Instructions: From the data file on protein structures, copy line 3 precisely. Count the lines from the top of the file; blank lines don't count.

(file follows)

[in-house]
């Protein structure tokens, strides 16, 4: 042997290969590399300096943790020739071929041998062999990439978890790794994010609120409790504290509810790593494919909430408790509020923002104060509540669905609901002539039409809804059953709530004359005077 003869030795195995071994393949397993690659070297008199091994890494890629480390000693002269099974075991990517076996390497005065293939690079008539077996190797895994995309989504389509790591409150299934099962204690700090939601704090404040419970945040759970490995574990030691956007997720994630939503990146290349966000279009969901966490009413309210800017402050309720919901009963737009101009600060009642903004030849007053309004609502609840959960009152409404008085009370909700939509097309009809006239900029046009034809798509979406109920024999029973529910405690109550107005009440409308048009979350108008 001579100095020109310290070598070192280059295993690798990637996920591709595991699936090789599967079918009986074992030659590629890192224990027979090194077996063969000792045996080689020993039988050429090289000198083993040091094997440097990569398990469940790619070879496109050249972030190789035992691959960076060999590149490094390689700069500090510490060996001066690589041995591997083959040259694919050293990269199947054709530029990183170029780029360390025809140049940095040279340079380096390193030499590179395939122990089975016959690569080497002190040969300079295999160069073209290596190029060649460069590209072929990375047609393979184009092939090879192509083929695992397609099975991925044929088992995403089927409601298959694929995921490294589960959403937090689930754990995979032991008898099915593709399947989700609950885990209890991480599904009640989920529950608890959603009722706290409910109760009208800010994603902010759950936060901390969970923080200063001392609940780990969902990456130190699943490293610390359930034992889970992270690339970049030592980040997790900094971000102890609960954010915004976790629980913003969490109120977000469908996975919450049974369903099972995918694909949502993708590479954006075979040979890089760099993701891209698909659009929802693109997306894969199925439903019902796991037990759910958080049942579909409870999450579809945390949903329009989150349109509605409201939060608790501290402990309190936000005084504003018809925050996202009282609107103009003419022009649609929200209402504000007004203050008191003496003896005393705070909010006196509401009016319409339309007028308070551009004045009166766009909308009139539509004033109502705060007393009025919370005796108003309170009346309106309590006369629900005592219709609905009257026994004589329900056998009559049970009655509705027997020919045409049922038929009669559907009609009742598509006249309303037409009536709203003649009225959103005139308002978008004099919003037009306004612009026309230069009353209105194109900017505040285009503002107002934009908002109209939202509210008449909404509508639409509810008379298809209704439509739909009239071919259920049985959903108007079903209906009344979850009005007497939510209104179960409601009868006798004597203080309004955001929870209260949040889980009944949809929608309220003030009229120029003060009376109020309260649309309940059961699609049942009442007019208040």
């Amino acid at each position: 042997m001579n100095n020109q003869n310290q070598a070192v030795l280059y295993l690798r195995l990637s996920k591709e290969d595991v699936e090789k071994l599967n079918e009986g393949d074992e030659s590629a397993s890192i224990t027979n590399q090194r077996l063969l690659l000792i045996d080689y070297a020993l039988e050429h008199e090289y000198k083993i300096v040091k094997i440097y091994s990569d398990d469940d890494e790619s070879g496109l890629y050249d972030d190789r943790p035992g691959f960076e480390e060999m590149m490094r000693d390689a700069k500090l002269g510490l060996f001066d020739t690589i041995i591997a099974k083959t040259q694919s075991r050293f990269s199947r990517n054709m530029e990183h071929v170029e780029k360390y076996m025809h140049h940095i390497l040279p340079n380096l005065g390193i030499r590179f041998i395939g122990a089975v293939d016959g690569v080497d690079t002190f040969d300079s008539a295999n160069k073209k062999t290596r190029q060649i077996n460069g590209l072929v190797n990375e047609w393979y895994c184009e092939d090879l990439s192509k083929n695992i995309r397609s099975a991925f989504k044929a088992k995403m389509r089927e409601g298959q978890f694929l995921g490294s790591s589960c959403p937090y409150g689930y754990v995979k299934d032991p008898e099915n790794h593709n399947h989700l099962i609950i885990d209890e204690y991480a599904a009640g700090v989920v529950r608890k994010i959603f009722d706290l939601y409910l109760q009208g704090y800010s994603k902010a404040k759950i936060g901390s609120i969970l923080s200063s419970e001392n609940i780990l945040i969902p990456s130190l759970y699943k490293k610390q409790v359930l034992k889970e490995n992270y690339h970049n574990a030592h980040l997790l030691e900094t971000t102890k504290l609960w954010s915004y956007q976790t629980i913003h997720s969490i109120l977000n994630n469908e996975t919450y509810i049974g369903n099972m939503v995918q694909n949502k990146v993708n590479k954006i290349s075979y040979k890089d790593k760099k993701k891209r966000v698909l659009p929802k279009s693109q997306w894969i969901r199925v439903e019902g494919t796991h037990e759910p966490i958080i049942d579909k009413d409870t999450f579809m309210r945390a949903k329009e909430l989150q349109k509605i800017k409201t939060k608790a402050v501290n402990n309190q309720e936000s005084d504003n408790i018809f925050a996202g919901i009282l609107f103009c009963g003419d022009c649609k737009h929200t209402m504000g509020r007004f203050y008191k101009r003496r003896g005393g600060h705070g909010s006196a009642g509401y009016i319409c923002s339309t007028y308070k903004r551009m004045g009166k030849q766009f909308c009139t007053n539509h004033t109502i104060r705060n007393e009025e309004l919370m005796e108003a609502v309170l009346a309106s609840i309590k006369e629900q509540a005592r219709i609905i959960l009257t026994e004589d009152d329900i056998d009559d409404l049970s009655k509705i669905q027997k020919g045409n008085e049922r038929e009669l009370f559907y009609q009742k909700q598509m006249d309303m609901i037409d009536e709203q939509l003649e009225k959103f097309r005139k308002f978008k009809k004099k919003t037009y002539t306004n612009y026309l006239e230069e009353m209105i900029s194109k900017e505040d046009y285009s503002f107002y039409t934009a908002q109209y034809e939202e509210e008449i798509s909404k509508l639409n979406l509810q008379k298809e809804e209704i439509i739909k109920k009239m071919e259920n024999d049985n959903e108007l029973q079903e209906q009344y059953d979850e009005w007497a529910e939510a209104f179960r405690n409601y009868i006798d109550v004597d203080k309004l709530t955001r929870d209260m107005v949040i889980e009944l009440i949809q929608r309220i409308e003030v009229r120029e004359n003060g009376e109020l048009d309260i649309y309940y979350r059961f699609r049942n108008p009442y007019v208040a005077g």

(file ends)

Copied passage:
């Amino acid at each position: 042997m001579n100095n020109q003869n310290q070598a070192v030795l280059y295993l690798r195995l990637s996920k591709e290969d595991v699936e090789k071994l599967n079918e009986g393949d074992e030659s590629a397993s890192i224990t027979n590399q090194r077996l063969l690659l000792i045996d080689y070297a020993l039988e050429h008199e090289y000198k083993i300096v040091k094997i440097y091994s990569d398990d469940d890494e790619s070879g496109l890629y050249d972030d190789r943790p035992g691959f960076e480390e060999m590149m490094r000693d390689a700069k500090l002269g510490l060996f001066d020739t690589i041995i591997a099974k083959t040259q694919s075991r050293f990269s199947r990517n054709m530029e990183h071929v170029e780029k360390y076996m025809h140049h940095i390497l040279p340079n380096l005065g390193i030499r590179f041998i395939g122990a089975v293939d016959g690569v080497d690079t002190f040969d300079s008539a295999n160069k073209k062999t290596r190029q060649i077996n460069g590209l072929v190797n990375e047609w393979y895994c184009e092939d090879l990439s192509k083929n695992i995309r397609s099975a991925f989504k044929a088992k995403m389509r089927e409601g298959q978890f694929l995921g490294s790591s589960c959403p937090y409150g689930y754990v995979k299934d032991p008898e099915n790794h593709n399947h989700l099962i609950i885990d209890e204690y991480a599904a009640g700090v989920v529950r608890k994010i959603f009722d706290l939601y409910l109760q009208g704090y800010s994603k902010a404040k759950i936060g901390s609120i969970l923080s200063s419970e001392n609940i780990l945040i969902p990456s130190l759970y699943k490293k610390q409790v359930l034992k889970e490995n992270y690339h970049n574990a030592h980040l997790l030691e900094t971000t102890k504290l609960w954010s915004y956007q976790t629980i913003h997720s969490i109120l977000n994630n469908e996975t919450y509810i049974g369903n099972m939503v995918q694909n949502k990146v993708n590479k954006i290349s075979y040979k890089d790593k760099k993701k891209r966000v698909l659009p929802k279009s693109q997306w894969i969901r199925v439903e019902g494919t796991h037990e759910p966490i958080i049942d579909k009413d409870t999450f579809m309210r945390a949903k329009e909430l989150q349109k509605i800017k409201t939060k608790a402050v501290n402990n309190q309720e936000s005084d504003n408790i018809f925050a996202g919901i009282l609107f103009c009963g003419d022009c649609k737009h929200t209402m504000g509020r007004f203050y008191k101009r003496r003896g005393g600060h705070g909010s006196a009642g509401y009016i319409c923002s339309t007028y308070k903004r551009m004045g009166k030849q766009f909308c009139t007053n539509h004033t109502i104060r705060n007393e009025e309004l919370m005796e108003a609502v309170l009346a309106s609840i309590k006369e629900q509540a005592r219709i609905i959960l009257t026994e004589d009152d329900i056998d009559d409404l049970s009655k509705i669905q027997k020919g045409n008085e049922r038929e009669l009370f559907y009609q009742k909700q598509m006249d309303m609901i037409d009536e709203q939509l003649e009225k959103f097309r005139k308002f978008k009809k004099k919003t037009y002539t306004n612009y026309l006239e230069e009353m209105i900029s194109k900017e505040d046009y285009s503002f107002y039409t934009a908002q109209y034809e939202e509210e008449i798509s909404k509508l639409n979406l509810q008379k298809e809804e209704i439509i739909k109920k009239m071919e259920n024999d049985n959903e108007l029973q079903e209906q009344y059953d979850e009005w007497a529910e939510a209104f179960r405690n409601y009868i006798d109550v004597d203080k309004l709530t955001r929870d209260m107005v949040i889980e009944l009440i949809q929608r309220i409308e003030v009229r120029e004359n003060g009376e109020l048009d309260i649309y309940y979350r059961f699609r049942n108008p009442y007019v208040a005077g």